97 (48.5%) said no, the Code has not had an impact on regional news services
53 (26.5%) said yes, the Code has had an impact on regional news services
18 (9%) said that they don’t know
Some respondents stated that it is too early to tell whether the Code has impacted regional news services.
Some of the respondents who cited ‘no’ it has not had an impact, stated that the reason was due to not having any local papers or the local papers did not have the budget or the ability to make agreements through the code:
“Sounds like more of the pie for the big guys” (#173)
“Our local papers were scrapped so it’s not had any impact here” (#103)
“Small news organisations have less ability to negotiate with tech giants” (#74)

Question 13: What do you think are the issues affecting regional news services?

While 230 respondents left the response blank, 492 of those who responded (32.78%) said that financial constraints, funding cuts and/or lack of government support were major issues affecting regional news services.
The breakdown of responses is as follows:
Financial constraints, funding cuts, lack of government support – 32.78%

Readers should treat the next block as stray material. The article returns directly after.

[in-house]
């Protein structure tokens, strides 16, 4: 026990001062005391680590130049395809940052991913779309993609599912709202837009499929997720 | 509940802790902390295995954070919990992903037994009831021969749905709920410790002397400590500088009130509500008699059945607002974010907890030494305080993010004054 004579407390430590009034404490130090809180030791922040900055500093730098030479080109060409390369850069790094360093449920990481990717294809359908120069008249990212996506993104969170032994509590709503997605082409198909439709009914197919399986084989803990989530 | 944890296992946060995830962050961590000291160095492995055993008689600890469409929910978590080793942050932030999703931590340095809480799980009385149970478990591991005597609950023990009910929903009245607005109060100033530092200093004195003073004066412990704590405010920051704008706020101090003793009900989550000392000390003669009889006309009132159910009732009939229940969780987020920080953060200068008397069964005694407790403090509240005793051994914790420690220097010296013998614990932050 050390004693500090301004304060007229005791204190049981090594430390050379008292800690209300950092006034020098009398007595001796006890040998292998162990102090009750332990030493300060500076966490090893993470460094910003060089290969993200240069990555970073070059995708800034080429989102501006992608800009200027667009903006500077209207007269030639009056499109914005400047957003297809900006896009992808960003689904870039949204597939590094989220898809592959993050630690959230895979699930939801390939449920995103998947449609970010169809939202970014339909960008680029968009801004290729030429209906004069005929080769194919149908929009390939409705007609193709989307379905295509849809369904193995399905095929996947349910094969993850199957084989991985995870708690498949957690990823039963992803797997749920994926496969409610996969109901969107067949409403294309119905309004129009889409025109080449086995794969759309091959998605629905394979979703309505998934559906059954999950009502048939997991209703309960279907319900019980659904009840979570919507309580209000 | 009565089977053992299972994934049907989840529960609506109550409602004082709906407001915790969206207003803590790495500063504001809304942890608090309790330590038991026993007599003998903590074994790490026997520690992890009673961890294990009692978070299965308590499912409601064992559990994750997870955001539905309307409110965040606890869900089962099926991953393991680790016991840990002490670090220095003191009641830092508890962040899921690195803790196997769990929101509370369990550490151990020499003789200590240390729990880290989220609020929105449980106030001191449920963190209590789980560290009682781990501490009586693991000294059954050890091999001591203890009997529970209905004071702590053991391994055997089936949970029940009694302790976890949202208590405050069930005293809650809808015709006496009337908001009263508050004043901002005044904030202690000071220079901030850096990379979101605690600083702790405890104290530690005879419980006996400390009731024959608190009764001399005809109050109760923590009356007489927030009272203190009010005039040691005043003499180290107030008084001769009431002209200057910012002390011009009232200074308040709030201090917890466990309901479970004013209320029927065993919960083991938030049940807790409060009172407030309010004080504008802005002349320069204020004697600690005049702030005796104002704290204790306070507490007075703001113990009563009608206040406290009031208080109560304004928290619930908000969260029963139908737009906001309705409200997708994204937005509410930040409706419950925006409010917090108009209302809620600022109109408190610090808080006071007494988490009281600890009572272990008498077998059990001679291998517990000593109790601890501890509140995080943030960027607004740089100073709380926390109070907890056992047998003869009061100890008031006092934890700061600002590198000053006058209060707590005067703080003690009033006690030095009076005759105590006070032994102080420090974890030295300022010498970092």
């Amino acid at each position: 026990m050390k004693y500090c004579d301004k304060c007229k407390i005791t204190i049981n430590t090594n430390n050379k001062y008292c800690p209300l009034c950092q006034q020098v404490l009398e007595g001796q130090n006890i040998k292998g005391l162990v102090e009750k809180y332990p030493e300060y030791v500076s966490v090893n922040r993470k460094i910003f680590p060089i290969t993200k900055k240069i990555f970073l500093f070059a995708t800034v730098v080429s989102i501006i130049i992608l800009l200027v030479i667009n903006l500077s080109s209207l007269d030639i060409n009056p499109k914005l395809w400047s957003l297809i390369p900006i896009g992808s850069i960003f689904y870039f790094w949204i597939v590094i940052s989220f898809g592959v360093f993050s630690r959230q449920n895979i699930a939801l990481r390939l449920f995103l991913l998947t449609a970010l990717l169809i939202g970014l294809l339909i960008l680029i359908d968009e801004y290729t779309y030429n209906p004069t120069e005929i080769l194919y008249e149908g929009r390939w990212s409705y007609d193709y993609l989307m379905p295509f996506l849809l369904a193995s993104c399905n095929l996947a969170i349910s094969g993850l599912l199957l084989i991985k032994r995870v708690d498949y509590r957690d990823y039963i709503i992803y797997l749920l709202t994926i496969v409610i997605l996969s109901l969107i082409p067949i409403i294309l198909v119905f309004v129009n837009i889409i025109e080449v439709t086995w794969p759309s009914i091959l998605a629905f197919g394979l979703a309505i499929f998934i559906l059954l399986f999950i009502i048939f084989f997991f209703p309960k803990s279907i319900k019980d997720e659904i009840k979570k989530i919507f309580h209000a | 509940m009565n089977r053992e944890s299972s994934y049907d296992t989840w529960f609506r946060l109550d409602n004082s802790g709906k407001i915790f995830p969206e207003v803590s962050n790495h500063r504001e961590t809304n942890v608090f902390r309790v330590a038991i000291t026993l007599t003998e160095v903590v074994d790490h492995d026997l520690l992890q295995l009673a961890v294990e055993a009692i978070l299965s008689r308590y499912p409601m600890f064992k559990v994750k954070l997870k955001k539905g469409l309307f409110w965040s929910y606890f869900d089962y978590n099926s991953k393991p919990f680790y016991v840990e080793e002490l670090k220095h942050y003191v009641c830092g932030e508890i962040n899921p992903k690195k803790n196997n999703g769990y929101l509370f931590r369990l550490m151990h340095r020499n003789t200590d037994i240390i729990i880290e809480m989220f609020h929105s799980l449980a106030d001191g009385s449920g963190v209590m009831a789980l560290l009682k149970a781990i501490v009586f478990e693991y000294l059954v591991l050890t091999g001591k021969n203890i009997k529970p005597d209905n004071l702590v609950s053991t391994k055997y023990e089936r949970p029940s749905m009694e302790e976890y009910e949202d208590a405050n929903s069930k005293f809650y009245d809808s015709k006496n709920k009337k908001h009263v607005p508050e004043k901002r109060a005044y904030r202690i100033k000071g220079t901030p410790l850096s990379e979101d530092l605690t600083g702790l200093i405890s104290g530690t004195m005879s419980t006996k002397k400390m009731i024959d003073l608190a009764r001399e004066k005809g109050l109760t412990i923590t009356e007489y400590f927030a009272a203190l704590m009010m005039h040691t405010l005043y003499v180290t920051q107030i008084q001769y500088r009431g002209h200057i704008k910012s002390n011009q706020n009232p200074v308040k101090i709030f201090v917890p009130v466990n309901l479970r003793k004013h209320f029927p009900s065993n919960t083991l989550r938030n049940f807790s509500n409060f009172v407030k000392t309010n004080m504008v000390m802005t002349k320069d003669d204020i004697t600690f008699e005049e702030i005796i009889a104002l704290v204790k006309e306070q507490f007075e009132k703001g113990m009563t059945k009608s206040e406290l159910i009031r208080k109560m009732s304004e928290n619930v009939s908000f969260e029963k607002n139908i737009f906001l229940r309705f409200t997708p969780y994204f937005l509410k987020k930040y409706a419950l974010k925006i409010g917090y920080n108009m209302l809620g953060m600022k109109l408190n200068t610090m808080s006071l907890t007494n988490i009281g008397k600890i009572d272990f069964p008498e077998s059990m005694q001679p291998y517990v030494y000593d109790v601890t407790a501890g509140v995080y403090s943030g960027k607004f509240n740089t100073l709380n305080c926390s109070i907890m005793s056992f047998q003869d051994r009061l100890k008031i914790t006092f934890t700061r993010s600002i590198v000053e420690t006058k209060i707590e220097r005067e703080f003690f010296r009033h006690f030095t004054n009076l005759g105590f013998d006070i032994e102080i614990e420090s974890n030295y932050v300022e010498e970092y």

Lack of coverage/reporters, lack of local information/local newspapers, lack of quality journalism – 21.25%
Social media/Facebook – 14.39%
Advertising revenue declining – 13.66%
Big media monopolies/concentrated ownership/lack of diversity in ownership – 5.19%
Local residents not wanting to subscribe to view online news that is usually delivered for free/paywalls – 4.93%
Closures of local media offices/small newspapers – 3.26%
Issues cited by respondents that are affecting regional news services include:
“Regional news services are battling a lack of funding and a lack of staff to cover all of the important issues in our community. They need more support so regional areas can stay informed...” (#1381)
“Lack of coverage. Lack of reporters. Local newspapers are very generic with only a small amount of local news. And because papers only come out every few days the news is out of date.” (#836)
“Lack of local journalists to actually pursue the local area for items of interest.” (#406)
“Facebook pages on social media have usurped the role previously dominated by local newspapers…” (#1297)
“Social media and digitising of news has had a terrible impact on local newspapers which are struggling to survive.” (#805)
“Concentration of ownership and using consolidated newsrooms to cover multiple areas, diluting original news reporting.” (#1203)